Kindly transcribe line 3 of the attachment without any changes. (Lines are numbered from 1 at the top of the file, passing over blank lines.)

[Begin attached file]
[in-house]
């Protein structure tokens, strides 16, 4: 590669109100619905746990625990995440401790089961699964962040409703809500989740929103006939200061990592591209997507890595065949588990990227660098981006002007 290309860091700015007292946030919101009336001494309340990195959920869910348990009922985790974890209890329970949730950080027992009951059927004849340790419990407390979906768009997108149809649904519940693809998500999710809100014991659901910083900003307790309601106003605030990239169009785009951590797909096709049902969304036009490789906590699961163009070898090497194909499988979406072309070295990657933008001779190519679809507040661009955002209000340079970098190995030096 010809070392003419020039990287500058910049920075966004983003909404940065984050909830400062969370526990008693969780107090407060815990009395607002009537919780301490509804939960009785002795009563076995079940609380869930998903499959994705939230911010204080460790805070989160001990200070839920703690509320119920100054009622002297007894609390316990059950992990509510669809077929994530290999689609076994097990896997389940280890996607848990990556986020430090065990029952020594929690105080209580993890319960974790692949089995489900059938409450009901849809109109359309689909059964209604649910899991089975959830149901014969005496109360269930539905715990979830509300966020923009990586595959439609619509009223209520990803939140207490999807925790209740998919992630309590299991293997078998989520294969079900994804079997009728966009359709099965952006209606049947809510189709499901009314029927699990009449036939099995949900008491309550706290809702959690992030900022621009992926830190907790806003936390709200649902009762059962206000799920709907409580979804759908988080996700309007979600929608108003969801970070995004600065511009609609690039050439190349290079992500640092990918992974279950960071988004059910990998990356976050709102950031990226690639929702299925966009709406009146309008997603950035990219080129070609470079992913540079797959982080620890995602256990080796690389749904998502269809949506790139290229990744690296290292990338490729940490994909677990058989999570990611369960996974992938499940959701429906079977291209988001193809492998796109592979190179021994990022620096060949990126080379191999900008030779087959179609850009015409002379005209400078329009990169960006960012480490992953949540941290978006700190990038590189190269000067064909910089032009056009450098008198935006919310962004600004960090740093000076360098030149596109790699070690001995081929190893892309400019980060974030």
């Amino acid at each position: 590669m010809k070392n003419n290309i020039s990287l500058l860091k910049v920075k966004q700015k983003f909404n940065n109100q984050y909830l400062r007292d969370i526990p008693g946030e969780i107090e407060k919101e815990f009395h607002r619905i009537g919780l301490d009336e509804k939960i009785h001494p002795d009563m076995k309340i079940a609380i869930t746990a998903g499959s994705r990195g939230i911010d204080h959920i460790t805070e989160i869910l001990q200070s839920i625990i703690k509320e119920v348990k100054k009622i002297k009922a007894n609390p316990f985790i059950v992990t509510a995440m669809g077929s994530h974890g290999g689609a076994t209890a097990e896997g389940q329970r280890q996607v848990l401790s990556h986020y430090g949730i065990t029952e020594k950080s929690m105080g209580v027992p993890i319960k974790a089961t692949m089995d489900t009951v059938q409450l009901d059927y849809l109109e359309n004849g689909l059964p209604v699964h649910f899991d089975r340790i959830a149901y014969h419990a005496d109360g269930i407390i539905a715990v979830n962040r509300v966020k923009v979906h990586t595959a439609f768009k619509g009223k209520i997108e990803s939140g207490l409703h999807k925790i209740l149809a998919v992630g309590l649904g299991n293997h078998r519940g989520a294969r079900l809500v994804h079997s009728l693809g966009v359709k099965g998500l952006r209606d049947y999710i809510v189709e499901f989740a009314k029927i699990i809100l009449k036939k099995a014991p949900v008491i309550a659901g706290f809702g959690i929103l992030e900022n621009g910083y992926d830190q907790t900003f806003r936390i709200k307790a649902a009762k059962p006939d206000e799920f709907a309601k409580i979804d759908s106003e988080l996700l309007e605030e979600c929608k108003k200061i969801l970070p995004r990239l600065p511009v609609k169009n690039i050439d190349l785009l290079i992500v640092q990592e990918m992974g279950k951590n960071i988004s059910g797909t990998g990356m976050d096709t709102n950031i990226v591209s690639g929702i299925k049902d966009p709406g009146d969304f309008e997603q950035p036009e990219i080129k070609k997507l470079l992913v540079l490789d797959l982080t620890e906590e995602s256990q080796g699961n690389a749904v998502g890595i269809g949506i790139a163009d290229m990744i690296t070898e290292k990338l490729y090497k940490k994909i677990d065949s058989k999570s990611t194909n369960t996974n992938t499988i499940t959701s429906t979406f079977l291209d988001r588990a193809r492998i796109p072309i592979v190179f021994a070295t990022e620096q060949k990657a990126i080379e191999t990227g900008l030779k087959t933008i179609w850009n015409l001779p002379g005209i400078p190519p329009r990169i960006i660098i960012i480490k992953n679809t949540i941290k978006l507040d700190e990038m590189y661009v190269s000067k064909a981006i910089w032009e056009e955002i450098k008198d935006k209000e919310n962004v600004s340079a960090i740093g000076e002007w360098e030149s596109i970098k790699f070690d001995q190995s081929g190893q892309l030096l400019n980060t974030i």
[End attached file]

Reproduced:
């Amino acid at each position: 590669m010809k070392n003419n290309i020039s990287l500058l860091k910049v920075k966004q700015k983003f909404n940065n109100q984050y909830l400062r007292d969370i526990p008693g946030e969780i107090e407060k919101e815990f009395h607002r619905i009537g919780l301490d009336e509804k939960i009785h001494p002795d009563m076995k309340i079940a609380i869930t746990a998903g499959s994705r990195g939230i911010d204080h959920i460790t805070e989160i869910l001990q200070s839920i625990i703690k509320e119920v348990k100054k009622i002297k009922a007894n609390p316990f985790i059950v992990t509510a995440m669809g077929s994530h974890g290999g689609a076994t209890a097990e896997g389940q329970r280890q996607v848990l401790s990556h986020y430090g949730i065990t029952e020594k950080s929690m105080g209580v027992p993890i319960k974790a089961t692949m089995d489900t009951v059938q409450l009901d059927y849809l109109e359309n004849g689909l059964p209604v699964h649910f899991d089975r340790i959830a149901y014969h419990a005496d109360g269930i407390i539905a715990v979830n962040r509300v966020k923009v979906h990586t595959a439609f768009k619509g009223k209520i997108e990803s939140g207490l409703h999807k925790i209740l149809a998919v992630g309590l649904g299991n293997h078998r519940g989520a294969r079900l809500v994804h079997s009728l693809g966009v359709k099965g998500l952006r209606d049947y999710i809510v189709e499901f989740a009314k029927i699990i809100l009449k036939k099995a014991p949900v008491i309550a659901g706290f809702g959690i929103l992030e900022n621009g910083y992926d830190q907790t900003f806003r936390i709200k307790a649902a009762k059962p006939d206000e799920f709907a309601k409580i979804d759908s106003e988080l996700l309007e605030e979600c929608k108003k200061i969801l970070p995004r990239l600065p511009v609609k169009n690039i050439d190349l785009l290079i992500v640092q990592e990918m992974g279950k951590n960071i988004s059910g797909t990998g990356m976050d096709t709102n950031i990226v591209s690639g929702i299925k049902d966009p709406g009146d969304f309008e997603q950035p036009e990219i080129k070609k997507l470079l992913v540079l490789d797959l982080t620890e906590e995602s256990q080796g699961n690389a749904v998502g890595i269809g949506i790139a163009d290229m990744i690296t070898e290292k990338l490729y090497k940490k994909i677990d065949s058989k999570s990611t194909n369960t996974n992938t499988i499940t959701s429906t979406f079977l291209d988001r588990a193809r492998i796109p072309i592979v190179f021994a070295t990022e620096q060949k990657a990126i080379e191999t990227g900008l030779k087959t933008i179609w850009n015409l001779p002379g005209i400078p190519p329009r990169i960006i660098i960012i480490k992953n679809t949540i941290k978006l507040d700190e990038m590189y661009v190269s000067k064909a981006i910089w032009e056009e955002i450098k008198d935006k209000e919310n962004v600004s340079a960090i740093g000076e002007w360098e030149s596109i970098k790699f070690d001995q190995s081929g190893q892309l030096l400019n980060t974030i």